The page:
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The Heroes or Greek Fairy Tales for my Children

Page: 70

But of all the other heroes there is many a brave tale left, which I have no space to tell you, so you must read them for yourselves;—of the hunting of the boar in Calydon, which Meleager killed; and of Heracles’ twelve famous labours; and of the seven who fought at Thebes; and of the noble love of Castor and Polydeuces, the twin Dioscouroi—how when one died the other would not live without him, so they shared their immortality between them; and Zeus changed them into the two twin stars which never rise both at once.

And what became of Cheiron, the good immortal beast? That, too, is a sad story; for the heroes never saw him more. He was wounded by a poisoned arrow, at Pholoe among the hills, when Heracles opened the fatal wine-jar, which Cheiron had warned him not to touch. And the Centaurs smelt the wine, and flocked to it, and fought for it with Heracles; but he killed them all with his poisoned arrows, and Cheiron was left alone. Then Cheiron took up one of the arrows, and dropped it by chance upon his foot; and the poison ran like fire along his veins, and he lay down and longed to die; and cried, ‘Through wine I perish, the bane of all my race. Why should I live for ever in this agony? Who will take my immortality, that I may die?’

Then Prometheus answered, the good Titan, whom Heracles had set free from Caucasus, ‘I will take your immortality and live for ever, that I may help poor mortal men.’ So Cheiron gave him his immortality, and died, and had rest from pain. And Heracles and Prometheus wept over him, and went to bury him on Pelion; but Zeus took him up among the stars, to live for ever, grand and mild, low down in the far southern sky.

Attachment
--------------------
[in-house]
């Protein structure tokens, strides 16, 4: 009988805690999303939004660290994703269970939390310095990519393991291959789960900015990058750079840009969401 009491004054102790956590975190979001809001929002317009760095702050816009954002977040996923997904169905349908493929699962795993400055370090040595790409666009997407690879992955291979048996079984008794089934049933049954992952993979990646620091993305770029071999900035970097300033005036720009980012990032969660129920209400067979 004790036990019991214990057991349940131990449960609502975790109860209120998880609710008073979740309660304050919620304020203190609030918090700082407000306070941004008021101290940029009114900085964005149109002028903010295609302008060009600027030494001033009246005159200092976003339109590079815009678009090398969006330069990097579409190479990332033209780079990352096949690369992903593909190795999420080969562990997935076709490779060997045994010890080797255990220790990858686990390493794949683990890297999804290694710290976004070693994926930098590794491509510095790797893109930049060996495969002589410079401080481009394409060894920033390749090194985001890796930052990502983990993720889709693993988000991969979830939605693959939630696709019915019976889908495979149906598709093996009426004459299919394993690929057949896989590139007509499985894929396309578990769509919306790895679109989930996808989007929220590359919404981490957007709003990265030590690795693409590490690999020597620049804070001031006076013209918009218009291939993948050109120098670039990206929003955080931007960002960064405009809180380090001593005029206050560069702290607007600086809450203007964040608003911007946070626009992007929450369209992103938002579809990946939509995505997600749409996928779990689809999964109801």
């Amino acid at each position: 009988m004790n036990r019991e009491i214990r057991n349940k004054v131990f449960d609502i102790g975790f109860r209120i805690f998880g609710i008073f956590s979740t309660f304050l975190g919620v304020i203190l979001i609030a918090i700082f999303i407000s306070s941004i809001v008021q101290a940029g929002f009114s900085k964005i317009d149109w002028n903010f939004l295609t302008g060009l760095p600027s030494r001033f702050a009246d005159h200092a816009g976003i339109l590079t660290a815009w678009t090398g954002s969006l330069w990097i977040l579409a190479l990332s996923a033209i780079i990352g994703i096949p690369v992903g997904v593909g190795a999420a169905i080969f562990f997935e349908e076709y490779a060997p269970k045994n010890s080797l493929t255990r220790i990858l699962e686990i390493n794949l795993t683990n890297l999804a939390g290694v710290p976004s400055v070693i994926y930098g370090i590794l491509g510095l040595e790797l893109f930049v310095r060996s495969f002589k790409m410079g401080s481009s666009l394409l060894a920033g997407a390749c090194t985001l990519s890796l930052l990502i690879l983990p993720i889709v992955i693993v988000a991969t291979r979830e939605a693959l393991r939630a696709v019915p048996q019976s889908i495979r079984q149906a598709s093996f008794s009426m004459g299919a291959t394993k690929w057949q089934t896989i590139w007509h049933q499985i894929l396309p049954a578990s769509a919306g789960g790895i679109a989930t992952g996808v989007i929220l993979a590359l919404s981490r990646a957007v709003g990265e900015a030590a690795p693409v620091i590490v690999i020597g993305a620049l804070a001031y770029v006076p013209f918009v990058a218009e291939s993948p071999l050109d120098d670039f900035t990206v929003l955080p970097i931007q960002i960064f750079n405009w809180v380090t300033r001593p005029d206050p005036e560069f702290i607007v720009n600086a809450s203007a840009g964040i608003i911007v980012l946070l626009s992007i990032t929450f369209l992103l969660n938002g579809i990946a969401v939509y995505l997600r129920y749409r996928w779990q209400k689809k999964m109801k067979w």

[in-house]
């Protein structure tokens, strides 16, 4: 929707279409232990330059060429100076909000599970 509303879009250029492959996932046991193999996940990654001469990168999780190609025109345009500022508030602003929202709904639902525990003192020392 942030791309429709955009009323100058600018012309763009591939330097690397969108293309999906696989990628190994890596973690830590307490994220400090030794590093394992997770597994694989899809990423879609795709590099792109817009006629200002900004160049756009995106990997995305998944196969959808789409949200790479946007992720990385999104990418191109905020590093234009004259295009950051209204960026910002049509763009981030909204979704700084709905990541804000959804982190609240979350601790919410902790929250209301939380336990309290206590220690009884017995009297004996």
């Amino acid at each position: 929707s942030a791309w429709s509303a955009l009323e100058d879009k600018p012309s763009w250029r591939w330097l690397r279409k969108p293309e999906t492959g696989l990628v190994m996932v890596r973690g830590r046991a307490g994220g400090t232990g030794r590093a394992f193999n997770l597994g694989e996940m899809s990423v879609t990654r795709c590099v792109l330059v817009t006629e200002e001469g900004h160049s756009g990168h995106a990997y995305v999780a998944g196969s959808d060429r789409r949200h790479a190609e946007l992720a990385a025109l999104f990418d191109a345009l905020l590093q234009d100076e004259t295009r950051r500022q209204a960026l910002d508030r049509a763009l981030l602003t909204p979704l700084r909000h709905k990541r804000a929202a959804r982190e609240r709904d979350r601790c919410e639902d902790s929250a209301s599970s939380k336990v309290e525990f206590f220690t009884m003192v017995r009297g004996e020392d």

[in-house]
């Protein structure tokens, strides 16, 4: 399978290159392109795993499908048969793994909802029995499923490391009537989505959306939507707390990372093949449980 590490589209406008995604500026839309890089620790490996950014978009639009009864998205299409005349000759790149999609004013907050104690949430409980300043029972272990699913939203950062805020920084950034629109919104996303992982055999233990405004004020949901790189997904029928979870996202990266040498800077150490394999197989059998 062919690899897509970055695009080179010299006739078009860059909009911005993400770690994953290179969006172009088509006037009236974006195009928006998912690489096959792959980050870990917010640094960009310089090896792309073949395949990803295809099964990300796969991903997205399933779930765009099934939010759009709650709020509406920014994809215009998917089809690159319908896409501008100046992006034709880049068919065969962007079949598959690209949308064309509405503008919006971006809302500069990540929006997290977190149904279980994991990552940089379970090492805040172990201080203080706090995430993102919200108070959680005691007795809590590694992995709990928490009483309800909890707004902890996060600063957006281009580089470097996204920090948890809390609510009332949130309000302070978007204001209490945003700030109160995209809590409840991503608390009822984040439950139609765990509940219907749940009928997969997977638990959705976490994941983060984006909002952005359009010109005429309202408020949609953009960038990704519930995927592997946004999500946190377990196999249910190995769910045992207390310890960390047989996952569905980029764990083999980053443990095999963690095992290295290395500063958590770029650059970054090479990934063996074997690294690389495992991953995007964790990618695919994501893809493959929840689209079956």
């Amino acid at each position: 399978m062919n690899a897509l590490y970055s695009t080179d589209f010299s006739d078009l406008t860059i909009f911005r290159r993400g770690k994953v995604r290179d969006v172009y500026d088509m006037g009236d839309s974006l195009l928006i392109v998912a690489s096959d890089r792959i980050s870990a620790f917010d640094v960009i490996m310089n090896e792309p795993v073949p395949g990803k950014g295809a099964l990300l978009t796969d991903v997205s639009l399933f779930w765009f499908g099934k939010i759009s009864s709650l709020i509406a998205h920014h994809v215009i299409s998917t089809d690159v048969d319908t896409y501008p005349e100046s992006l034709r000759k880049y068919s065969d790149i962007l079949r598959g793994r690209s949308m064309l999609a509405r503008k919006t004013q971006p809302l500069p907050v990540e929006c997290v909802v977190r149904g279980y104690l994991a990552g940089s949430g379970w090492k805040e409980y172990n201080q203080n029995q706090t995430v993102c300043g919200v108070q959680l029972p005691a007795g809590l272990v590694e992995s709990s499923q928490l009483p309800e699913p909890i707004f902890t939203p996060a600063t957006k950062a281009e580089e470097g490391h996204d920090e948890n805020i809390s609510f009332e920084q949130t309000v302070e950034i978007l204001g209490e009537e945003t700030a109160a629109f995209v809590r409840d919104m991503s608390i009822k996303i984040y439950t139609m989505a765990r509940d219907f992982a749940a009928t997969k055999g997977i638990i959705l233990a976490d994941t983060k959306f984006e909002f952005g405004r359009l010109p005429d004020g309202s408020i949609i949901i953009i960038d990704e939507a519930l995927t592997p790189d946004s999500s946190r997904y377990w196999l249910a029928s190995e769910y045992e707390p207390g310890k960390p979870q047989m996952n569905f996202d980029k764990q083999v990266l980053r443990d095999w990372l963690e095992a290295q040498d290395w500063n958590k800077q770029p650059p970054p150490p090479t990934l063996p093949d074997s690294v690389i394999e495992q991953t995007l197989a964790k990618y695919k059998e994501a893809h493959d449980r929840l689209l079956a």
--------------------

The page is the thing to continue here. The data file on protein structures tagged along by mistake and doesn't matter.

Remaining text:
And in time the heroes died, all but Nestor, the silver-tongued old man; and left behind them valiant sons, but not so great as they had been. Yet their fame, too, lives till this day, for they fought at the ten years’ siege of Troy: and their story is in the book which we call Homer, in two of the noblest songs on earth—the ‘Iliad,’ which tells us of the siege of Troy, and Achilles’ quarrel with the kings; and the ‘Odyssey,’ which tells the wanderings of Odysseus, through many lands for many years, and how Alcinous sent him home at last, safe to Ithaca his beloved island, and to Penelope his faithful wife, and Telemachus his son, and Euphorbus the noble swineherd, and the old dog who licked his hand and died. We will read that sweet story, children, by the fire some winter night. And now I will end my tale, and begin another and a more cheerful one, of a hero who became a worthy king, and won his people’s love.


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